Lobbying by Missouri lawmakers, including Congressman Sam Graves, may have been instrumental in the U.S. Agriculture Department’s decision to relocate two agencies to Kansas City.
Agriculture Secretary Sonny Perdue made the announcement Thursday morning that the National Institute of Food and Agriculture and the Economic Research Service would move from the nation’s capital to western Missouri.
Graves said Thursday that the relocation will bring 500 jobs to the region.
“It just makes sense to move these USDA agencies out of Washington, D.C., to the Midwest, the heart of farm country,” said the North Missouri Republican, whose district includes part of the Kansas City metropolitan area.
In a letter to the “USDA Family” and signed by “Secretary Sonny,” Perdue said the move of the two agencies will generate $300 million in savings over a 15-year period, allowing for more direct funding for department programs.
He said the Kansas City region has been “a hub for all things agriculture” and already has a significant presence of USDA workers and other federal employees.
“Our belief is that this relocation will give USDA the opportunity to attract a staff with training and interest in agriculture,” Perdue said in the letter.
Perdue said last year that the agencies would be moving out of Washington, citing costs and workforce considerations as reasons. Graves joined fellow Reps. Vicky Hartzler and Emanuel Cleaver in advocating for a Kansas City relocation.
In May, Kansas City got selected as one of three finalists from 139 locations expressing interest. At that time, 11 lawmakers from Missouri and Kansas, including the U.S. senators from the two states, again appealed to the agriculture secretary.
Other finalists were the Indiana area around Purdue University and the Research Triangle in North Carolina, the area of Raleigh, Durham and Chapel Hill.
“This move underscores the quality of life that we have here and the economic value that the Midwest brings to the table,” Graves said Thursday. “This will be a great boost for our economy and help bring USDA research closer to the people it serves while saving the taxpayers an incredible amount of money in the process.”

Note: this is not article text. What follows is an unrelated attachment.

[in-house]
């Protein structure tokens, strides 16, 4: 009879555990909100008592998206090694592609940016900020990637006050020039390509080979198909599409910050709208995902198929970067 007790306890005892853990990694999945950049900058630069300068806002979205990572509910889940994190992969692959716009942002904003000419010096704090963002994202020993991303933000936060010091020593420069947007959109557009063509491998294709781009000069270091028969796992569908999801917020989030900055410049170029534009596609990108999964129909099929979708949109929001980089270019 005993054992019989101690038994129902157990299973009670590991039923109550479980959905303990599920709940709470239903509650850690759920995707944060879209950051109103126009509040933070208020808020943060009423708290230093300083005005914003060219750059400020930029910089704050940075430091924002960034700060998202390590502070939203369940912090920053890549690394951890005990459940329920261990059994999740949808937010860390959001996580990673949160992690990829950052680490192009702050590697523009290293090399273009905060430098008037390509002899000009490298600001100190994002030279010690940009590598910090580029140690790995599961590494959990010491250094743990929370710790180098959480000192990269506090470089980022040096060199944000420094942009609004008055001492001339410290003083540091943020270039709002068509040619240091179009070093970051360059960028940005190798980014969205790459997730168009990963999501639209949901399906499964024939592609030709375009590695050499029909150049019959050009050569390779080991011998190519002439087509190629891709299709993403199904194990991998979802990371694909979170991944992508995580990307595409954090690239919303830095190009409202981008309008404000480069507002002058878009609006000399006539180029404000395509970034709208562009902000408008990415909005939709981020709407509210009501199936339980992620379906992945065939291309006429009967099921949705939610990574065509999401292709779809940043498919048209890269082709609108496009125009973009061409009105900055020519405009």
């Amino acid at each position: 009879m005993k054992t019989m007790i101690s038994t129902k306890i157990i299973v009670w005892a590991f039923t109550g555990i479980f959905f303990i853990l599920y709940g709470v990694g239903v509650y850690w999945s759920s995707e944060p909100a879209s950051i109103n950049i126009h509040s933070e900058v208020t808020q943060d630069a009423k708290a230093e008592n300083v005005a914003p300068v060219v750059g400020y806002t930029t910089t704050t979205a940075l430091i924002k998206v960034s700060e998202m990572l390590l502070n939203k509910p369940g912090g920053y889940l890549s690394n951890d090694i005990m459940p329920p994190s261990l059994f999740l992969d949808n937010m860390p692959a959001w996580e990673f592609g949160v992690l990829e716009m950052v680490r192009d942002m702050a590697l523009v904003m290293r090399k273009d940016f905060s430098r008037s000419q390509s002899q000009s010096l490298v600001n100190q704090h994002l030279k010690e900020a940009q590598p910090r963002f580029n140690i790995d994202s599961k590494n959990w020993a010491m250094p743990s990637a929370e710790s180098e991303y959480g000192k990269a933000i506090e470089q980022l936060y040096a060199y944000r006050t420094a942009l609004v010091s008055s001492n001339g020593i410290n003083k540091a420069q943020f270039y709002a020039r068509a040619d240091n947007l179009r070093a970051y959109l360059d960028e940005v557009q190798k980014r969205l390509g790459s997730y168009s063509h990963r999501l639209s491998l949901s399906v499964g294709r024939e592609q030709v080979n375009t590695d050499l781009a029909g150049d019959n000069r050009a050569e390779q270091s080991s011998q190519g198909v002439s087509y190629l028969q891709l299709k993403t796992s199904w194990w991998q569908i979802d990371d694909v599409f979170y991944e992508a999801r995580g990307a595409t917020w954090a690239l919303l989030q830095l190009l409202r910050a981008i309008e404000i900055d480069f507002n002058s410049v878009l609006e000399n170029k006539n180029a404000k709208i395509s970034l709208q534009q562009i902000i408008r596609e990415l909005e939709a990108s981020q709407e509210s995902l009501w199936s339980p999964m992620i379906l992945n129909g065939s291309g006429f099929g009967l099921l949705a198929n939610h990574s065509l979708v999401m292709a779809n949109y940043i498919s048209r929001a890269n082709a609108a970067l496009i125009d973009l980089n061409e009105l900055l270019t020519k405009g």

Missouri Sen. Roy Blunt praised the decision as timely in addressing global food needs.
“The challenges and opportunities have never been greater than they will be in the next 25 years,” the Missouri Republican said. “These research agencies do great work and will be at the cutting edge of agriculture and well located for assistance and examples as they do their job.”
Kansas Sen. Jerry Moran said Thursday morning that the relocation of the agencies makes good sense.
“The animal health corridor, stretching from Manhattan, Kansas, to Columbia, Missouri, is the largest concentration of animal health companies in the world, and Kansas also is the home of the National Bio and Agro-Defense Facility,” the Republican senator said.
“Today’s decision further bolsters Kansas City’s status as a national leader in the ag industry.”
At the state level, Missouri Gov. Mike Parson said the USDA chose well in picking a state of agricultural diversity with access to cutting-edge research at land-grant universities.
“By choosing a location close to their farmer-constituent base, these offices will remain rooted in agriculture and, as a result, will be better able to make decisions that serve American agriculture well,” the governor said.
The agencies involve USDA functions that do not require location in the nation’s capital, which has considerably higher operational costs.
As its mission, the Economic Research Service crunches numbers to spot trends in agriculture, food and rural life. The National Institute of Food and Agriculture looks into initiatives that ensure the long-term viability of farming and food production.